although not exclusively organic photovoltaic cells, and modules,
apparatuses and devices comprising such cells.
 A photovoltaic cell contains a photoactive material which absorbs electromagnetic radiation; the absorbed photonic energy is converted into electrical energy via the photovoltaic effect. Solar cells are photovoltaic cells that convert sunlight into electrical energy.
 The development of photovoltaic cells, in particular solar cells, has attracted considerable interest in recent years as society searches for cleaner energy generation technologies.
 The basic structure of a typical photovoltaic or solar cell is illustrated schematically in cross section in FIG. 1.
 A solar cell 1 has the form of a layered structure comprising a transparent electrode 11, a photoactive layer 12 and a back electrode 13.
 In operation, electromagnetic radiation from the sun S passes through the front electrode 11 into the photoactive layer 12. Within the photoactive layer 12, photons are absorbed resulting in the generation of electron-hole pairs. The electron-hole pairs are separated within the photoactive layer, with electrons travelling to one electrode, e.g. the front electrode 11, and holes travelling to the other electrode, e.g. the back electrode 13.
 Typically, the back electrode 13 may be reflective. An antireflection coating may be applied to a surface of the transparent front electrode 11.
 A plurality of cells may be grouped together to form a module. Typically, the cell or module may be encapsulated.
 An electrical load may be connected between the front and back electrodes.
 Organic, typically polymeric, photoactive materials are being investigated as an alternative to inorganic materials such as silicon, cadmium telluride and gallium arsenide. Also, organic photoactive materials comprising small molecules deposited by vapour deposition techniques are being investigated. Further, photovoltaic systems which utilise both organic and inorganic components have attracted some interest.
 Organic photovoltaic cells and modules promise significant advantages in terms of ease and cost of manufacture. A notable advantage is that organic photovoltaic cells or modules can be manufactured using printing or coating methods as thin films on substrates which may be lightweight and/or flexible, thereby easing installation and offering increased versatility.
 However, a major drawback is that organic photoactive cells tend to exhibit considerably lower power conversion efficiencies than inorganic photoactive cells. Power conversion efficiency (η) is a measure of the proportion (usually expressed as a percentage) of power converted from incident light energy to electrical energy.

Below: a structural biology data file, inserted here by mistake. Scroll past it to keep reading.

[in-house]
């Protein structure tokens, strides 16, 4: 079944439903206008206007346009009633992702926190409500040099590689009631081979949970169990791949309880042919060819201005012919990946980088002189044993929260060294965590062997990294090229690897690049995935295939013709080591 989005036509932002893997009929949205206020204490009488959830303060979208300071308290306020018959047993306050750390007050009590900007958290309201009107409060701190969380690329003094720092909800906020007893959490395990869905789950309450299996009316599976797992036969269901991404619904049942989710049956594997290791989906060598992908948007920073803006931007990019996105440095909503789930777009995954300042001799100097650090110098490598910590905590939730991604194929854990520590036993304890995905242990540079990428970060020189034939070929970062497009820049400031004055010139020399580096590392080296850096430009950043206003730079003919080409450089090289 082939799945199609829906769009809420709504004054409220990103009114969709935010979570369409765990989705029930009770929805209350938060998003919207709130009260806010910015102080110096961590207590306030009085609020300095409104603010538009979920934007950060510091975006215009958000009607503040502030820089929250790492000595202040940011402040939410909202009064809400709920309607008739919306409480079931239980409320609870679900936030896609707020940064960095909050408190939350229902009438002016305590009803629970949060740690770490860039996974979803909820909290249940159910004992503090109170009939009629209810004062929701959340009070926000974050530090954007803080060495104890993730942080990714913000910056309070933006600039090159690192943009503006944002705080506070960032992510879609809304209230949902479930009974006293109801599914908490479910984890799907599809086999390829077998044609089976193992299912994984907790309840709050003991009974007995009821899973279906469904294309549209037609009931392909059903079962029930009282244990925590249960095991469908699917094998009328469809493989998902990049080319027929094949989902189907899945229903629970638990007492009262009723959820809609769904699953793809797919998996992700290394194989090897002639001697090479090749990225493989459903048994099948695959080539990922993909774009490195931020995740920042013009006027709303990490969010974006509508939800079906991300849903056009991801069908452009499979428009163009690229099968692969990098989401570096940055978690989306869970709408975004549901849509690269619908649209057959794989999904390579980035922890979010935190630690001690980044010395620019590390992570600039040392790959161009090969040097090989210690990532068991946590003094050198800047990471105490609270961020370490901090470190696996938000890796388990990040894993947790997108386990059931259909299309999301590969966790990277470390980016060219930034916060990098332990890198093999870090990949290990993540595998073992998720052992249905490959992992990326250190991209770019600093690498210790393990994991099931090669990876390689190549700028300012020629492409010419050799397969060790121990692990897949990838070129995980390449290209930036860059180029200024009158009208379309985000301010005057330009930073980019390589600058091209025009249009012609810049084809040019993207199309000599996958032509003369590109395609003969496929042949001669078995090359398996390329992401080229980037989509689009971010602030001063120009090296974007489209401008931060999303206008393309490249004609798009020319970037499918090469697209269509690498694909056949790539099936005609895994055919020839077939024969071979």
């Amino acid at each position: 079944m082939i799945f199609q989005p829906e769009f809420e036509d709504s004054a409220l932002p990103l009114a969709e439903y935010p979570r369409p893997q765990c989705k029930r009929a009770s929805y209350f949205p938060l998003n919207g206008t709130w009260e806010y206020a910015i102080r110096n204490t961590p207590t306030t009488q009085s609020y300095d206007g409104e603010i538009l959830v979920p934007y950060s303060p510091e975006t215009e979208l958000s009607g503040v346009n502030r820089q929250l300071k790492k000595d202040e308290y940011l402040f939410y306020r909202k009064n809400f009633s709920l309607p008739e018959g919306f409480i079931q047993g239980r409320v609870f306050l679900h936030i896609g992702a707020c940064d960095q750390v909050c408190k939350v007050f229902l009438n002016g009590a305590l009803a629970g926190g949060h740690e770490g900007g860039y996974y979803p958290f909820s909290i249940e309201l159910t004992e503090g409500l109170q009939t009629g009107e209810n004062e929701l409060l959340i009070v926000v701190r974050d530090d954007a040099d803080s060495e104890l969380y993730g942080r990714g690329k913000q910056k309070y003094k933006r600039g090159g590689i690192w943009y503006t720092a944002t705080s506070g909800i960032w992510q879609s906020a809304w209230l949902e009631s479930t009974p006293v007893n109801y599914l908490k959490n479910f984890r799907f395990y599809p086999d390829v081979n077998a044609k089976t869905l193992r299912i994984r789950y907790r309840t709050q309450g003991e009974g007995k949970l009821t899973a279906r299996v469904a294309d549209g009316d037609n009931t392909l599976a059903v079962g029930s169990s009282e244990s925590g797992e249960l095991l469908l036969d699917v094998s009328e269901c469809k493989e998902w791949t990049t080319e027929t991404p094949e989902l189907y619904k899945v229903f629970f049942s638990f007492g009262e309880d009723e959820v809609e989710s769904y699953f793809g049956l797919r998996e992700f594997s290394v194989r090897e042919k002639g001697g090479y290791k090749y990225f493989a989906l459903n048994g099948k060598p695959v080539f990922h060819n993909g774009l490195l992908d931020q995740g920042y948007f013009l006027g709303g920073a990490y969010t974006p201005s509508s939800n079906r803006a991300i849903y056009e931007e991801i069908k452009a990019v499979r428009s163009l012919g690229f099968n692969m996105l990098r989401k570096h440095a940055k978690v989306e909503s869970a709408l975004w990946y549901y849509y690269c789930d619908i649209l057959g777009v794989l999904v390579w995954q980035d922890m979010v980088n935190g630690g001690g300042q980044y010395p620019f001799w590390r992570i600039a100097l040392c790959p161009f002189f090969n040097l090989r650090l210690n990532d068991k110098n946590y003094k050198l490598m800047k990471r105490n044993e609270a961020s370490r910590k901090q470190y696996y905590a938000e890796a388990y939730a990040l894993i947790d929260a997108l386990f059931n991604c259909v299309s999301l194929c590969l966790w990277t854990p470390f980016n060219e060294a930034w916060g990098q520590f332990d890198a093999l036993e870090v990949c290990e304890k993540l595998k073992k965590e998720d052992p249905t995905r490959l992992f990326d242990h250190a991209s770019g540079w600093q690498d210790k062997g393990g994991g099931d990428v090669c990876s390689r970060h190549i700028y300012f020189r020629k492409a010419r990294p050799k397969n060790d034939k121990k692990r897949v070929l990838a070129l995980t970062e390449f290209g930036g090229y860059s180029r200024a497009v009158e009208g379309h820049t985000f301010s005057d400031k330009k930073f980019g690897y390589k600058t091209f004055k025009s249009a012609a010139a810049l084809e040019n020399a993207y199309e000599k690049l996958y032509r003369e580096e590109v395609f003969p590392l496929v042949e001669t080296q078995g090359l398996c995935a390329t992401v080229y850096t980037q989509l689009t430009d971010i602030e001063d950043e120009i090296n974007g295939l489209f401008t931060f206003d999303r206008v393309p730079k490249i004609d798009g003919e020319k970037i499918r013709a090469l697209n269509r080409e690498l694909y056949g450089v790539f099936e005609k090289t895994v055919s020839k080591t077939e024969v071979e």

Also, it has been found that organic photovoltaic modules often exhibit an increased or optimum power conversion efficiency in a particular cell temperature range.
 However, this optimum cell temperature range may not be or may only very rarely be achieved under the conditions (e.g. ambient temperature, solar irradiance, wind speed) that a photovoltaic module experiences in situ.
 It is a first non-exclusive object of the invention to provide a photovoltaic cell which may have a higher power conversion efficiency in situ than prior art cells.
 It is a second non-exclusive object of the invention to provide a photovoltaic cell which is adapted to operate within or towards optimum power conversion efficiency in a variety of environmental and/or climatic conditions.
 A first aspect of the invention provides a photovoltaic cell, preferably an organic photovoltaic cell, having a pair of electrodes and a photoactive layer comprising a photoactive composite, e.g. a semiconducting polymer, which comprises means to is control and/or regulate the operating temperature of the cell.
 The means to control and/or regulate the operating temperature of the cell may comprise means to increase and/or means to decrease the in-use operating temperature of the photoactive layer.
 A second aspect of the invention provides a temperature regulating photovoltaic cell, the cell comprising a photoactive layer provided between electrodes, and means to increase and/or means to decrease the in-use operating temperature of the photoactive layer.
 The means for increasing and/or decreasing the operating temperature may be active or passive.
 Preferably, the cell may be encapsulated.
 Advantageously, photovoltaic cells or modules according to the invention may operate in situ within or close to the optimum cell temperature range and, therefore, more efficiently for a greater proportion of a given period of time.
 Accordingly, cells according to the invention may convert more light energy into electrical energy over the given period of time than prior art cells.
 The cell may comprise a layered structure including a transparent front electrode and a back electrode with the photoactive layer therebetween.
 The layered structure may be provided on a transparent superstrate in front of, e.g. adjacent, the transparent front electrode or a substrate behind, e.g. adjacent the back electrode. The superstrate or substrate may be from 5 to 300 μm thick. Thicker superstrates or substrates may also be used, e.g. glass having a thickness of 2 mm or steel foil.
 The transparent front electrode may be a cathode and the back electrode may be an anode or vice versa.
 The electrodes may have thicknesses of from 20 to 200 nm. Typically, transparent electrodes may have thicknesses towards the lower end of this range. However, screen printed electrodes may be considerably thicker, e.g. up to 20 μm.
 The back electrode may be at least partially transparent or reflective.
 Preferably, the photoactive layer may have a thickness of from 50 to 500 nm, more preferably from 70 to 350 nm, even more preferably from 100 to 300 nm, most preferably from 100 to 250 nm.